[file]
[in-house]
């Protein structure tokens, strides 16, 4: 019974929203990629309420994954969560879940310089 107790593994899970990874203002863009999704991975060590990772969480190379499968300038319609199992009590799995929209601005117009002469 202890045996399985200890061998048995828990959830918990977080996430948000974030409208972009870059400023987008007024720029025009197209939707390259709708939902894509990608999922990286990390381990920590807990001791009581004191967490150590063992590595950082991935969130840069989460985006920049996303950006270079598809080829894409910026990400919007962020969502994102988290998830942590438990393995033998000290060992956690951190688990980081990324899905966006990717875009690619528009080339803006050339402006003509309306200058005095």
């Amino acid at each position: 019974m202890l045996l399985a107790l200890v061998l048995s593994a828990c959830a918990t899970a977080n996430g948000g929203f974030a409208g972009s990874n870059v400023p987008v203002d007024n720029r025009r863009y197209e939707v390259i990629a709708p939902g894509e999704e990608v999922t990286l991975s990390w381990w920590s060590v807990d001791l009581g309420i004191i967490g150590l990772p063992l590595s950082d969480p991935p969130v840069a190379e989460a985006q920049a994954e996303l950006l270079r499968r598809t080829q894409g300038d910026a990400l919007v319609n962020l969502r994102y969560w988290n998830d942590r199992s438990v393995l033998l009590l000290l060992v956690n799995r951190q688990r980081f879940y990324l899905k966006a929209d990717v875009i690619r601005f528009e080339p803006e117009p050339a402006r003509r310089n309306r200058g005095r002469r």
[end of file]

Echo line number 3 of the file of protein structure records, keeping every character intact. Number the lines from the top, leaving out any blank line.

């Amino acid at each position: 019974m202890l045996l399985a107790l200890v061998l048995s593994a828990c959830a918990t899970a977080n996430g948000g929203f974030a409208g972009s990874n870059v400023p987008v203002d007024n720029r025009r863009y197209e939707v390259i990629a709708p939902g894509e999704e990608v999922t990286l991975s990390w381990w920590s060590v807990d001791l009581g309420i004191i967490g150590l990772p063992l590595s950082d969480p991935p969130v840069a190379e989460a985006q920049a994954e996303l950006l270079r499968r598809t080829q894409g300038d910026a990400l919007v319609n962020l969502r994102y969560w988290n998830d942590r199992s438990v393995l033998l009590l000290l060992v956690n799995r951190q688990r980081f879940y990324l899905k966006a929209d990717v875009i690619r601005f528009e080339p803006e117009p050339a402006r003509r310089n309306r200058g005095r002469r």